This is the age of storm and murder. After the old gods warred and drove themselves to extinction, the cataclysm of their fall shattered the land of Vigrio.
Now, power-hungry jarls carve out petty kingdoms, and monsters stalk the shadow-haunted woods and mountains. A world where the bones of the dead gods still hold great power, promising fame and fortune for those brave – or desperate – enough to seek them out.
As whispers of war echo over the plains and across the fjords, fate follows the footsteps of three people: a huntress searching for her missing son, a jarl’s daughter who has rejected privilege in pursuit of battle fame, and a thrall who has cast off his chains and now fights alongside the famed mercenaries known as the Bloodsworn.
All three will shape the fate of the world, as it once more teeters on the edge of chaos.
First of all, thanks a lot to Little, Brown, and Orbit, for sending me over this beautiful ARC – it in no way affected my review. I’ve even got myself a special edition version of this book on order … if that is any indication of how I felt about this book.
It is bookshelf worthy, reread worthy and definitely the start of a series you’ll want to follow to the bitter end.
The Shadow of the Gods is an intensely set, vigorously paced and unrelenting read that’ll have you thinking about it when you’ve put it down, gone to bed, or at work, however you spend the weird time you spend not reading. It’s one of those books that seems like a marathon when you look back at it sweaty, tired with sick down your shirt and tears stinging your face. But in fact, it was a sprint because it was consumed so fast you’ll have to slowly digest what it was you liked about the book in the first place. Which is pretty much everything in my case.
The plot is one of three POVS: Orka, Varg and Elvar, each who are somehow caught up in the fact that children are going missing from the lands, with their parents mostly dead in the wake of bloodthirsty and mysterious child-stealings. Orka falls victim to one of these and races through the Battle Plain with bloodthirsty vengeance untold. Meanwhile, Varg escapes thralldom and joins the Bloodsworn in an attempt to convince their Seithir woman to use magic that’ll let him witness his sister’s last moments in a bid to find her killer, and Elvar is part of the BattleGrim, a group of mercenaries that trade in the lives of the Tainted, people gifted/cursed by the fallen gods that can use some of their powers, and wind up on a mission which finds them in search of the fallen gods bones of power, and other treasures left in their wake. Writing that short passage really did make me realise how much happened throughout the course of the book. It is certainly one that’s got everything fantasy fans will need. Along with characters you can get behind, feel something for and pray they succeed … though the plot springs its own traps and the land where the gods died isn’t exactly a walk in the park.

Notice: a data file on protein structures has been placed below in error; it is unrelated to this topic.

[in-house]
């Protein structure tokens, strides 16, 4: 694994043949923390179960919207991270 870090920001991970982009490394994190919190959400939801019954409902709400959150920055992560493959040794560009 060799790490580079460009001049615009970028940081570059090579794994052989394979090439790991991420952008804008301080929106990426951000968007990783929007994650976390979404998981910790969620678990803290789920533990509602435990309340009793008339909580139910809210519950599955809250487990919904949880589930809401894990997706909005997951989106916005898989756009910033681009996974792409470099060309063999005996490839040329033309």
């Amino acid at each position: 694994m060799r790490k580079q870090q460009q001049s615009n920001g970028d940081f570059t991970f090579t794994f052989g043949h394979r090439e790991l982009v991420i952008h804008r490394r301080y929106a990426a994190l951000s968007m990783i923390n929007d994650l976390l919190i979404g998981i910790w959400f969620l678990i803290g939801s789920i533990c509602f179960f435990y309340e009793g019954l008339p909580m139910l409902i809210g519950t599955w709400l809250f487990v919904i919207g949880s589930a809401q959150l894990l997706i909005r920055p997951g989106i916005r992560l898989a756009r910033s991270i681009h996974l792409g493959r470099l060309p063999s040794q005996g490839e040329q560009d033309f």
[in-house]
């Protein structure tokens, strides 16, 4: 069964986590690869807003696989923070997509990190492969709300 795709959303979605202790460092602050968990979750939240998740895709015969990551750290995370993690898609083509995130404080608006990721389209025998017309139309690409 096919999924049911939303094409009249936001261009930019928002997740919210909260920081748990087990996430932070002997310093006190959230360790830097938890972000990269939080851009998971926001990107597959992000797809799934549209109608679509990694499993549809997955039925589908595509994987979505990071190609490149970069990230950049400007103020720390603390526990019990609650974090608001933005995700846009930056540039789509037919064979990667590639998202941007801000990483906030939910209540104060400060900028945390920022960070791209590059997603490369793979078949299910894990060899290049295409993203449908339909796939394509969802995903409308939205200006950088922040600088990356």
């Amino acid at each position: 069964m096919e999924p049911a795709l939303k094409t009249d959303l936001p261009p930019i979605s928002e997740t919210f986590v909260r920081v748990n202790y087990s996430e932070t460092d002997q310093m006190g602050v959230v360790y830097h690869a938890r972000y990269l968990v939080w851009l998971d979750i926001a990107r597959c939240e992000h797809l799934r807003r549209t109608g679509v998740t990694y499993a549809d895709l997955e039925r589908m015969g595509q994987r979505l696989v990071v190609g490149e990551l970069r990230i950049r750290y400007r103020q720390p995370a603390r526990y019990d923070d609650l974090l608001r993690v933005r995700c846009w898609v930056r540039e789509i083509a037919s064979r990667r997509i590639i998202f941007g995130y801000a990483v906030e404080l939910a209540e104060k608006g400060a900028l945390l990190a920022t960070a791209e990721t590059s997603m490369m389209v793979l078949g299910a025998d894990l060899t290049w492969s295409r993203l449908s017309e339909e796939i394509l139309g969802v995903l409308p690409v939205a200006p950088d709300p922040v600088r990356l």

It is set in a rich environment torn from the Viking Sagas themselves – it was no surprise to learn that Gwynne is a Viking reenactor; he coats every page in copious amount of authentic detail. From seax to nalbinding hat, it really is all there. While it is a fantasy in its own right, with a pantheon of gods not dissimilar from norse but new at the same time, it has enough nods to the history, culture and mythology of the Vikings to entice anyone interested in their history, or even fans of the TV show with the same name.
A fantastic element of the book, and something very crucial to why I enjoyed it, were all the strange and wonderful creatures that inhabit the land. We have … Spert … yeah, okay. More like dangerous and grotesque. I think he’s a scorpion-like creature with a human face, and that about readies you for the rest of the creatures of the Battle Plain. There are trolls, bull trolls, giant ravens, and a whole subset of creatures called tennur which come in all sorts of weird shapes and hail from a pit caused by the gods.
Gwynne certainly puts his characters through the ringer; they are beaten and broken, beaten, and healed, beaten, and beaten. There’s more chapters that end in a blackout in this book than any other I’ve read – which goes a way to show how no characters are safe. It did start to wear thin with me in the end, but I do like book where none of our main cast are safe. It’s a very stale book where the main characters stay safe, to which Gwynne’s book says, Here, character, take another beating!
Overall, a book that was right up my street, that I certainly will be thinking about for the next … while, that I have already recommend to a whole boatload of friends. It’s great for fans of Vikings, TV show or actual people alike. Go out and buy it … I think you’ll enjoy it if you’ve found your way onto this site.